- Danica Roem sworn in
- Ginuwine receives backlash for refusing to kiss trans ‘Celebrity Big Brother’ co-star
- Ricky Martin and Jwan Yosef give a tour of their Los Angeles home
- Gay lead character straight-washed in NBC drama ‘Rise’
- Rapacity runs rampant amid GOP chaos
- Two Va. lawmakers introduce bills to ban conversion therapy for minors
- Urie to star in ‘Hamlet’
- Shakira plays D.C. Jan. 16
- MAL Weekend is Jan. 12-14
- TransLAW to offer clinic
Posted: 10 Jan 2018 09:12 AM PST
RICHMOND, Va. — Virginia state Del. Danica Roem (D-Manassas) was sworn in on Wednesday.
Roem last November defeated former state Del. Bob Marshall, an anti-LGBT Republican who had represented the 13th District since 1992. Roem, a former journalist, is the first openly transgender person ever seated in a state legislature in the U.S.
Roem is among the five openly LGBT members of the Virginia General Assembly.
State Del. Dawn Adams (D-Richmond), who defeated former state Del. Manoli Loupassi (R-Richmond), is the first out lesbian elected to the General Assembly. The joined state Sen. Adam Ebbin (D-Alexandria) and state Dels. Mark Sickles (D-Fairfax County) and Mark Levine (D-Alexandria).
Roem and Adams were sworn-in on the same day the 2018 legislative session began.
The Republicans currently have a 51-49 seat majority in the Virginia House of Delegates.
Governor-elect Ralph Northam and Lieutenant Gov.-elect Justin Fairfax, who are both Democrats, will be inaugurated on Saturday. Democrat Attorney General Mark Herring, who was re-elected last November, will be sworn-in for a second term on the same day.
Posted: 10 Jan 2018 08:52 AM PST
Ginuwine has sparked controversy after he refused to kiss his fellow “Celebrity Big Brother UK” co-star India Willoughby.
The interaction began when Willoughby, who is a transgender broadcaster in the U.K., asked Ginuwine, a D.C. native, if he would date a transgender woman.
"I'm a woman, right," Willoughby says. "Forget about any 't's, or anything in front of it. So, on that score, you would date me, wouldn't you?"
"Not if you told me you was trans," Ginuwine replies.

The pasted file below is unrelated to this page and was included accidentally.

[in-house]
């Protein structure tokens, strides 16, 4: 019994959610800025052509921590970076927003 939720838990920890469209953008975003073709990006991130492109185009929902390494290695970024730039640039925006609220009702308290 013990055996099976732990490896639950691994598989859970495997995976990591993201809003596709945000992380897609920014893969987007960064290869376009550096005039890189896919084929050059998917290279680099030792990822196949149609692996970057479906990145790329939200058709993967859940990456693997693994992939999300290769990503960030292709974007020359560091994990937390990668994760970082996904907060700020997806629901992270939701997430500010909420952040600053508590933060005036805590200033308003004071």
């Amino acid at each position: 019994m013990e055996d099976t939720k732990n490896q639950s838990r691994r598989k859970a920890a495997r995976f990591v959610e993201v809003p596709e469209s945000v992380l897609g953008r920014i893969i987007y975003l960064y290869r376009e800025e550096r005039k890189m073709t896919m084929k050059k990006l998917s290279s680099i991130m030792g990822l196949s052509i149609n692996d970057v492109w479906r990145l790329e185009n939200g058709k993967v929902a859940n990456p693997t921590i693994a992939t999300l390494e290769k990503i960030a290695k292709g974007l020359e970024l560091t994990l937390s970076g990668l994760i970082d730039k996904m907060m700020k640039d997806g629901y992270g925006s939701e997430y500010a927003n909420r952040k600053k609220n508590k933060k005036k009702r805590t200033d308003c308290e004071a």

"No, no, I'm not telling you I'm trans," Willoughby says. "I'm a woman."
"A woman? Yeah," Ginuwine says.
Willoughby reaches in to kiss the singer who quickly pulls away.
The clip has divided social media as some people felt Ginuwine was being transphobic and close-minded.
Meanwhile, other people thought he has a right to his opinion and Willoughby was harassing the singer. Malika Haqq, who is also on “Celebrity Big Brother UK,” defended Ginuwine saying there’s nothing wrong with him choosing who he wants to date.
Posted: 10 Jan 2018 08:10 AM PST
Ricky Martin and his fiancé Jwan Yosef opened their Los Angeles home that they share with their nine-year-old twin boys, Matteo and Valentino, for a photo shoot for Architectural Digest.
“We were considering living in London or New York City, but then we decided to rent in Los Angeles for a month, to get a feel for the vibe. L.A. totally caught us off guard—we loved it. By the end of the month, we knew we wanted to be here,” Yosef told Architectural Digest.
The couple enlisted out designer Nate Berkus to decorate their home with functionality in mind.
“We weren’t interested in a completely decorated home with a specific look done to the last detail,” Yosef says. “We wanted to get the basics covered so it would be comfortable for us and the kids, but we left plenty of room for the house to grow and evolve in the years to come.”